Finally, as nice as unlimited data sounds, remember that Sprint’s plan for a 3G network, WiMax, has beenhitting its share of potholes. The technology behind itsounds impressive, but the rollout looks troubled. As the company gets stretched thinner and thinner, it’s able to invest less and less money in developing WiMax. Meanwhile, other networks aremoving along with their own 3G capabilities. It might not seem like a big deal now (after all, the much-talked-about iPhone doesn’t even use 3G — yet), but leaving another network to lock yourself into a two-year contract with Sprint just because it has an attractive data plan sounds dicey.

Locked Out by Lock-In

In fact, contracts are exactly what’s standing in the way of a real, down-and-dirty price war.

Say all the major carriers were to start trying to undercut each other on plans that more people find practical. Or say they were to knock down the prices on these unlimited packages to more attractive levels. Existing customers can usually switch their plans without much trouble. However, a lot of customers of Carrier A — the ones Carrier B wants to steal away so badly that it’s willing to starve itself by cutting its rates — are already locked into contracts.

This potential customer not only has to buy out of the agreement, but also has to consider whether his or her current phone works on the new carrier’s network. If not, add the price of a new one to the total cost of switching. Granted, the new phone will probably be discounted … because the new carrier will probably require a new contract.

The way Apple has sold the iPhone may suggest a breakaway from that model. True, the only way to legitimately activate the phone is by signing on for two years with AT&T, and Apple will kill the phone if it finds out you’ve been cheating. Still, a buyer who intends to use an iPhone on a different network walks out of the Apple store having paid the exact same price for the device as a buyer who intends to take it home and activate it with AT&T. With most smartphones, signing a contract on the spot makes a $200-or-so difference.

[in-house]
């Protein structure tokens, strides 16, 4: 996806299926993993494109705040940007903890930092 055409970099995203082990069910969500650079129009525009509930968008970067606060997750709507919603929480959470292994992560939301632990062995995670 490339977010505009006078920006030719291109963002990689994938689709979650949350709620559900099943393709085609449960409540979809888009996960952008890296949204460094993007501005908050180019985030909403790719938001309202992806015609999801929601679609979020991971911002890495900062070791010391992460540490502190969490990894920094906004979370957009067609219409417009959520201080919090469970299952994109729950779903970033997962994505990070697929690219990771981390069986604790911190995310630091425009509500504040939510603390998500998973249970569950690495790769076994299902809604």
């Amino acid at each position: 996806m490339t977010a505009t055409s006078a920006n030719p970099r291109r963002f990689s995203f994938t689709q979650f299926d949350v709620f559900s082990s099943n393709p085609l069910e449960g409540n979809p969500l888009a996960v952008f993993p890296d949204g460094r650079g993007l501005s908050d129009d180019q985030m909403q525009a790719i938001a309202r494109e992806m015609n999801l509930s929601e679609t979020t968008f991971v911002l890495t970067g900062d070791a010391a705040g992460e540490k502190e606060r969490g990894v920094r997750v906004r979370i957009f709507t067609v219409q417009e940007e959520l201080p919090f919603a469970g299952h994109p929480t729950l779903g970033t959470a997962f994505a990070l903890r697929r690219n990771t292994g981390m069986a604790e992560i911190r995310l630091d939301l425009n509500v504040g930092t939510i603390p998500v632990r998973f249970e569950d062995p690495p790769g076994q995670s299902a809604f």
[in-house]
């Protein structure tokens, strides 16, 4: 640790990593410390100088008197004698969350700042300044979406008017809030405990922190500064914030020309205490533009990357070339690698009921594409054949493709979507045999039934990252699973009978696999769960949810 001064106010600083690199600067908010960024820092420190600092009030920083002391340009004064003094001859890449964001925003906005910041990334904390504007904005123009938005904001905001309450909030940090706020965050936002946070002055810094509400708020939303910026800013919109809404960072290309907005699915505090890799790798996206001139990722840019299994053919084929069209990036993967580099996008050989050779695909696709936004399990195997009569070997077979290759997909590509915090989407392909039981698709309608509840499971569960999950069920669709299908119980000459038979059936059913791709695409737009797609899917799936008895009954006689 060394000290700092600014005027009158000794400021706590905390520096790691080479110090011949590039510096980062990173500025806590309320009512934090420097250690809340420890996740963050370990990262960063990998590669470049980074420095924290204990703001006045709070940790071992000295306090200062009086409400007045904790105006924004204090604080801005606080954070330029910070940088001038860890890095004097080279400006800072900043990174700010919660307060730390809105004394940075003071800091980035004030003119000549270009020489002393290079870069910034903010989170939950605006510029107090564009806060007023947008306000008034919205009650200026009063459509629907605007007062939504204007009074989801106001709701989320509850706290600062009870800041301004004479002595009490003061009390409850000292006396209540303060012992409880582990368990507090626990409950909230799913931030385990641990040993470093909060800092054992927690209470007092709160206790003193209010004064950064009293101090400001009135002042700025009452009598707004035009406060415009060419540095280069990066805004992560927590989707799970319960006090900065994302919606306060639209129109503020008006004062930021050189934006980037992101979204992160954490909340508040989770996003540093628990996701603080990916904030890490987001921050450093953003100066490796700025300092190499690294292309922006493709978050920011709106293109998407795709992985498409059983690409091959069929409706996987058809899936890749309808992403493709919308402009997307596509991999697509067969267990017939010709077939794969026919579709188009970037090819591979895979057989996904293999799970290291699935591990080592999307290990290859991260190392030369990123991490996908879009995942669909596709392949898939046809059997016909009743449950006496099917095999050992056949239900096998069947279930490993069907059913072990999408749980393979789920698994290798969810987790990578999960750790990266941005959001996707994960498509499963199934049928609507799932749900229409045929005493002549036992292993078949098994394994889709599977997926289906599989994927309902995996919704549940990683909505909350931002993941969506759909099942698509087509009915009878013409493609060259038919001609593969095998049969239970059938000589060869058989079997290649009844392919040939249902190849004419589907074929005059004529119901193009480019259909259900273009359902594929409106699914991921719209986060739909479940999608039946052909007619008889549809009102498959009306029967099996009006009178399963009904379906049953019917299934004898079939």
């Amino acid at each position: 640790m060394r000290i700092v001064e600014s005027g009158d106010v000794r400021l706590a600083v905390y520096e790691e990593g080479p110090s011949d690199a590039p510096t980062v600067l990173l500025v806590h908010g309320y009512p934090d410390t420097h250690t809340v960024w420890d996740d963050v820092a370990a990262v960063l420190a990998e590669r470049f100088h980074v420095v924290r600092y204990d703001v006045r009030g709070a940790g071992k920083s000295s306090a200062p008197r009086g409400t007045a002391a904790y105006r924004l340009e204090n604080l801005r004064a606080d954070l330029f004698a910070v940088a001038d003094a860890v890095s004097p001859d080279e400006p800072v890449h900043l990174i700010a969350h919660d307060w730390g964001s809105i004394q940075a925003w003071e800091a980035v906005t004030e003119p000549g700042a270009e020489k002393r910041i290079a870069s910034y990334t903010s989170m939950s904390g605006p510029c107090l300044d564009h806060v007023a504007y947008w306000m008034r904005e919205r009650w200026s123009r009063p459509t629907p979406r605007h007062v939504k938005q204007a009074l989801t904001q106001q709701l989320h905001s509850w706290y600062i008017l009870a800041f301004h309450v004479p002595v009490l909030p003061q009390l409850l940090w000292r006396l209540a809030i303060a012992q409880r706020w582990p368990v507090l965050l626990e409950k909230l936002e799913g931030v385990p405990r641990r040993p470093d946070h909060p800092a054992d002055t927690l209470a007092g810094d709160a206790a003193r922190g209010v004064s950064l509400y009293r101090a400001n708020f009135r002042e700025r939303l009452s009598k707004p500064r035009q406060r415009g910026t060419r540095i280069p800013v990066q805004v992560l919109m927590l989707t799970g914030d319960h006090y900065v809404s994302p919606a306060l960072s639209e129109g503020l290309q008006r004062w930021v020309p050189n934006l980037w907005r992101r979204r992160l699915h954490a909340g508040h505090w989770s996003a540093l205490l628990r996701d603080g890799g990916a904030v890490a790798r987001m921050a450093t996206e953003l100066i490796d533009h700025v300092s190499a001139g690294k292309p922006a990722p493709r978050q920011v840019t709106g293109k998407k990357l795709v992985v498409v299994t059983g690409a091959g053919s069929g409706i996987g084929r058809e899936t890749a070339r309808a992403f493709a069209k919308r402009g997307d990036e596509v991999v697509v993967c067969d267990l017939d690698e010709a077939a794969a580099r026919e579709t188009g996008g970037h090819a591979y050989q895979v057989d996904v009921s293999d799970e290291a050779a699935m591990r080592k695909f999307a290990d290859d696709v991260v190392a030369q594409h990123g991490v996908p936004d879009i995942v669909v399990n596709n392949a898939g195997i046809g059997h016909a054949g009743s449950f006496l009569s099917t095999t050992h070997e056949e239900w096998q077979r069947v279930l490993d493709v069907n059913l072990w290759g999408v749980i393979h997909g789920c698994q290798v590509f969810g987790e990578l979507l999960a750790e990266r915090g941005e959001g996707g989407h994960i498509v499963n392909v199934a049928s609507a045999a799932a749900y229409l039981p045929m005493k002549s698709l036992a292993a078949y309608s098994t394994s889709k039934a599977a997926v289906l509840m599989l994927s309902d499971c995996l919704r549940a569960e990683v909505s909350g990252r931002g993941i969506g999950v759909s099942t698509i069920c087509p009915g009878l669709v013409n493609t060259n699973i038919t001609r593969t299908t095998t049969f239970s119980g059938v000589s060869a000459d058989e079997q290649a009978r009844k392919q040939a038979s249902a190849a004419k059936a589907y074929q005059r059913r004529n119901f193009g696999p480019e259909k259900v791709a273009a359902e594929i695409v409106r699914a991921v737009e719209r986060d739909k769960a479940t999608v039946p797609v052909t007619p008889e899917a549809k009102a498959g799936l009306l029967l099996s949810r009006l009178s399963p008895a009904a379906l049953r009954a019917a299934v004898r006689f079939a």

The iPhone is a special case, though. It’s an Apple product, so there’s a fashion element that other phones can’t match. Also, its $400 to $500 price tag may have discount built in, based on the assumption (or Apple’s ability to convince AT&T) that a negligible number of users are hacking their iPhones to run on other networks. Apple wasforced to sell an unlocked iPhone in Europe for a time, and its price was an incredible 999 euros, or about $1,500.

For now, the wireless price war — if there is one — is limited to the small minority of users who spend over an hour a day, every day, on a cell phone. Even if price competition moves into more popular types of plans, new customers will still be difficult to shake back and forth between competitors, as they’re forced to make 24-month commitments in what’s already proven to be a quickly changing field.

Want to keep your options open by avoiding contracts? You’ll have to pay more for the phone — probably about the same amount it’ll cost you to break a previous commitment.

Price wars are great fun when it’s something like Exxon vs. Shell. Not so much, though, when it costs you a few hundred dollars to get into the game.

Click here to e-mail Paul Hartsock.